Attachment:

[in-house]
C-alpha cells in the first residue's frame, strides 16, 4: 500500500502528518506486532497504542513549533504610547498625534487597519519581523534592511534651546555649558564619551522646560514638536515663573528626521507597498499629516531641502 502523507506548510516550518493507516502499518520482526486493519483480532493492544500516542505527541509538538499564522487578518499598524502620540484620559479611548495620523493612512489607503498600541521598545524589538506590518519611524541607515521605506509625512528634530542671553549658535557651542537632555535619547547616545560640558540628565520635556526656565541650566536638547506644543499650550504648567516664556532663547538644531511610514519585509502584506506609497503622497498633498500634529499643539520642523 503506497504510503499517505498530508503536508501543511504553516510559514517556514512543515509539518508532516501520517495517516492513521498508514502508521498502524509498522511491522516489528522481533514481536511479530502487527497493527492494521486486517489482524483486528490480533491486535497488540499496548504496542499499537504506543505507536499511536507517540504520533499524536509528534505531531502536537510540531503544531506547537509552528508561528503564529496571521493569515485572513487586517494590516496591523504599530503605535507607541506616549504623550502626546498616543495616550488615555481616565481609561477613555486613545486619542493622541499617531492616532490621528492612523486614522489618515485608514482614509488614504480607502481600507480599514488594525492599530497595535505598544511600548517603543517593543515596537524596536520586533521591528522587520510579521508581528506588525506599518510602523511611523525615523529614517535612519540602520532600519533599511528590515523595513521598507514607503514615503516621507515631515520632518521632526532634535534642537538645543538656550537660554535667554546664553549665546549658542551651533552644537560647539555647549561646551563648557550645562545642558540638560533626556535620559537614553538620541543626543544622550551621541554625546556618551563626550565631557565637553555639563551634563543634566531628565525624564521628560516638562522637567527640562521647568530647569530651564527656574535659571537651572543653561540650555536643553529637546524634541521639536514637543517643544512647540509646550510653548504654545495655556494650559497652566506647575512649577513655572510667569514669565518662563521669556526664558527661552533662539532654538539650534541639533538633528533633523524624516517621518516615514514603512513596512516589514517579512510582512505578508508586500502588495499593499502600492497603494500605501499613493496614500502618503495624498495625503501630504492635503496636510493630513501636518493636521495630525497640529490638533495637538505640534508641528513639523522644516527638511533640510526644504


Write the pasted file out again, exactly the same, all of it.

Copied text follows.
[in-house]
C-alpha cells in the first residue's frame, strides 16, 4: 500500500502528518506486532497504542513549533504610547498625534487597519519581523534592511534651546555649558564619551522646560514638536515663573528626521507597498499629516531641502 502523507506548510516550518493507516502499518520482526486493519483480532493492544500516542505527541509538538499564522487578518499598524502620540484620559479611548495620523493612512489607503498600541521598545524589538506590518519611524541607515521605506509625512528634530542671553549658535557651542537632555535619547547616545560640558540628565520635556526656565541650566536638547506644543499650550504648567516664556532663547538644531511610514519585509502584506506609497503622497498633498500634529499643539520642523 503506497504510503499517505498530508503536508501543511504553516510559514517556514512543515509539518508532516501520517495517516492513521498508514502508521498502524509498522511491522516489528522481533514481536511479530502487527497493527492494521486486517489482524483486528490480533491486535497488540499496548504496542499499537504506543505507536499511536507517540504520533499524536509528534505531531502536537510540531503544531506547537509552528508561528503564529496571521493569515485572513487586517494590516496591523504599530503605535507607541506616549504623550502626546498616543495616550488615555481616565481609561477613555486613545486619542493622541499617531492616532490621528492612523486614522489618515485608514482614509488614504480607502481600507480599514488594525492599530497595535505598544511600548517603543517593543515596537524596536520586533521591528522587520510579521508581528506588525506599518510602523511611523525615523529614517535612519540602520532600519533599511528590515523595513521598507514607503514615503516621507515631515520632518521632526532634535534642537538645543538656550537660554535667554546664553549665546549658542551651533552644537560647539555647549561646551563648557550645562545642558540638560533626556535620559537614553538620541543626543544622550551621541554625546556618551563626550565631557565637553555639563551634563543634566531628565525624564521628560516638562522637567527640562521647568530647569530651564527656574535659571537651572543653561540650555536643553529637546524634541521639536514637543517643544512647540509646550510653548504654545495655556494650559497652566506647575512649577513655572510667569514669565518662563521669556526664558527661552533662539532654538539650534541639533538633528533633523524624516517621518516615514514603512513596512516589514517579512510582512505578508508586500502588495499593499502600492497603494500605501499613493496614500502618503495624498495625503501630504492635503496636510493630513501636518493636521495630525497640529490638533495637538505640534508641528513639523522644516527638511533640510526644504